While the majority of the animals were reported being beached over the weekend, rescue efforts were slow due to the remote location of the islands.
DOC biodiversity ranger Jemma Welch said a power outage also made it difficult for people on the islands to contact anyone. According to Ms Welch, it was 3pm on Wednesday by the time rangers arrived at the scene on Waitangi West Beach.
Ms Welch revealed that 26 of the whales were “still alive” when they were found with “the majority of them appearing very weak”.
However, she said they all had to be “euthanised due to the rough sea conditions and [the] certainty of there being great white sharks in the water, which are brought in by a standing like this”.
The islands, which are home to less than 700 people, are known as a whale stranding “hotspot” with the largest-ever stranding in New Zealand’s history being recorded in 1918 – resulting in the deaths of 1,000 animals.
Sam Wild, a diver and photographer, is based on the islands. He shared the incident with his 12,100 followers alongside some astonishing images. Mr Wild said that divers are made to get out of the water when strandings occur, for fear that great whites will come along to feed on whale carcasses. He called the event “emotional” and warned his viewers that the images were “not pretty”.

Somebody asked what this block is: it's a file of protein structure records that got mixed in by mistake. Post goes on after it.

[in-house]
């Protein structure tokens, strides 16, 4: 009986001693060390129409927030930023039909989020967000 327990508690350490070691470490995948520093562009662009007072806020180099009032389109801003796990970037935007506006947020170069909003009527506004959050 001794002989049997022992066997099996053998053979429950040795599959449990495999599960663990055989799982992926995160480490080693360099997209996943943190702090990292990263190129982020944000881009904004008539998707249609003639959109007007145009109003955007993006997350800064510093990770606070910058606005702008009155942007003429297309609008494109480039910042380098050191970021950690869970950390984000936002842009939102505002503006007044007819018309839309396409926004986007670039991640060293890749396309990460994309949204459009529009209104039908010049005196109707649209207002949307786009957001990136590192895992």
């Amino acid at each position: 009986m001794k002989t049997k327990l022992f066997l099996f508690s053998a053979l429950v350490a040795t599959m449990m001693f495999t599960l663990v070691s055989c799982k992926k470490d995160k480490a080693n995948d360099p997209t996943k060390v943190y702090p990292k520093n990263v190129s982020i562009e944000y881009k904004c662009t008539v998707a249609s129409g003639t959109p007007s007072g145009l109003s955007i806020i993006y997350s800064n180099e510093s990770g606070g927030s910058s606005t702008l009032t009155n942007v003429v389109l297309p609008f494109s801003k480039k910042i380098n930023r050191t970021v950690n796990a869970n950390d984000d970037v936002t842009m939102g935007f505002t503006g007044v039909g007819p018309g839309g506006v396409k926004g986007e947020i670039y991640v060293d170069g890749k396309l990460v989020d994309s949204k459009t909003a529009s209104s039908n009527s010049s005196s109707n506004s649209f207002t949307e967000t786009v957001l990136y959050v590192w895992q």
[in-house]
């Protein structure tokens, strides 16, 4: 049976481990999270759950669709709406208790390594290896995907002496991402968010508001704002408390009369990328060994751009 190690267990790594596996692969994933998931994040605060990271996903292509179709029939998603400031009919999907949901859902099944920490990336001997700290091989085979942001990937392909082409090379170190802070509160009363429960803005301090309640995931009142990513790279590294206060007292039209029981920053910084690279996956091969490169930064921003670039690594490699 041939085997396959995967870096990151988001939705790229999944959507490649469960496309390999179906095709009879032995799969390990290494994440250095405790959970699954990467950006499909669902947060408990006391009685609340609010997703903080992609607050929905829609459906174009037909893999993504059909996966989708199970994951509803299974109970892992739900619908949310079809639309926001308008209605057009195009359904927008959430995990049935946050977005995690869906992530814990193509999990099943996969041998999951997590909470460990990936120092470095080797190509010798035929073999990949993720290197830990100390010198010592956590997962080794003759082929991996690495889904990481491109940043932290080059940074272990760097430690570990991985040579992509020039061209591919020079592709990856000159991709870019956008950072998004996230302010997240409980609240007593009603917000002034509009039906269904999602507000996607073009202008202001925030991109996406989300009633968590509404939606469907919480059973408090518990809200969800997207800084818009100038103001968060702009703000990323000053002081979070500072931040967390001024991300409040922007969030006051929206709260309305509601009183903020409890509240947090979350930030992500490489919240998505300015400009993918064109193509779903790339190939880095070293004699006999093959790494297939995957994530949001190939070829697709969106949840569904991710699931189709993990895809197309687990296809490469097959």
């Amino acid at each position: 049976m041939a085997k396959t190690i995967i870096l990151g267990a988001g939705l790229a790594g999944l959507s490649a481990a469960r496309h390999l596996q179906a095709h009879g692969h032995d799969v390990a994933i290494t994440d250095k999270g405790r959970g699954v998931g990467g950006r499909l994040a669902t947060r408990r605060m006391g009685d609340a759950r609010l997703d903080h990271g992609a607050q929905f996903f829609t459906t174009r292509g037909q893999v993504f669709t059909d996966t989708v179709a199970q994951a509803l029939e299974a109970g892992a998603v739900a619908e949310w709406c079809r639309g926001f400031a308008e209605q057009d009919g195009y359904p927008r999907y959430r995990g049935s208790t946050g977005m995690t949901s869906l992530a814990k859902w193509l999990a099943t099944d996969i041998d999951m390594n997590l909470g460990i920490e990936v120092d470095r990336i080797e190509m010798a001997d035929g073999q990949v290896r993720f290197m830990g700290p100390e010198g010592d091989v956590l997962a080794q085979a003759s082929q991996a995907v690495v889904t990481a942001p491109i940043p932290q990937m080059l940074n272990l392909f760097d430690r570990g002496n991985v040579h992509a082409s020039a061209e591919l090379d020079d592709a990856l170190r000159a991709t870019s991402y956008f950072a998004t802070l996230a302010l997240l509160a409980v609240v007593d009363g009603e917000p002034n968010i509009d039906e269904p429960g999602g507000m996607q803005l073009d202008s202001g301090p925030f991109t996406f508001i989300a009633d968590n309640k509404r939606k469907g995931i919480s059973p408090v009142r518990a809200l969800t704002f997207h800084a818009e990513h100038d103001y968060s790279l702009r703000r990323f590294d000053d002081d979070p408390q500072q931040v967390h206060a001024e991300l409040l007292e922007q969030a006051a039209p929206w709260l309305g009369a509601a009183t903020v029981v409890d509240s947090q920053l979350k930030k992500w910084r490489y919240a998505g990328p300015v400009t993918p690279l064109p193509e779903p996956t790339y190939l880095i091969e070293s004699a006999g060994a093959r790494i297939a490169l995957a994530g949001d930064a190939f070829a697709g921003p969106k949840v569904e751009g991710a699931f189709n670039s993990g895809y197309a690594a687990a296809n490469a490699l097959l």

Hokotehi Moriori Trust and NgÄti Mutunga o Wharekauri Iwi Trust accompanied DOC staff to the beach on Sunday where they performed a traditional blessing to honour the spirit of the whales – the bodies of which will be left to decompose naturally.
While strandings have occurred around the world, throughout modern history, marine biologists still cannot be certain why. A popular train of thought is that due to disorientation or feeling they might be under threat, whales and dolphins seek refuge ashore causing them to suffocate and eventually die.
Convincing scientific research has shown that “climate can affect when and where strandings occur by causing the animals to be closer to coastlines in some cases,” according to Professor Patrick Miller of the Sea Mammal Research Unit at the University of St Andrews.
He told The Independent mass strandings are “more likely for group-living species, like pilot whales, because group members may simply follow each other even into dangerous situations”.
Prof Miller also said he believed the strandings on Chatham Islands were “unlikely due to human activities in such a pristine location, but rather were likely driven by the nearshore movements of their prey and a tendency for those species to live in large groups”.
Scientists are gradually improving their ability to understand “when and where strandings are likely to take place,” Prof Miller said, “and how some human-driven changes like underwater noise and climate change affect the likelihood, timing and location of strandings.”
This means around 15 per cent of the world’s strandings occur in New Zealand alone.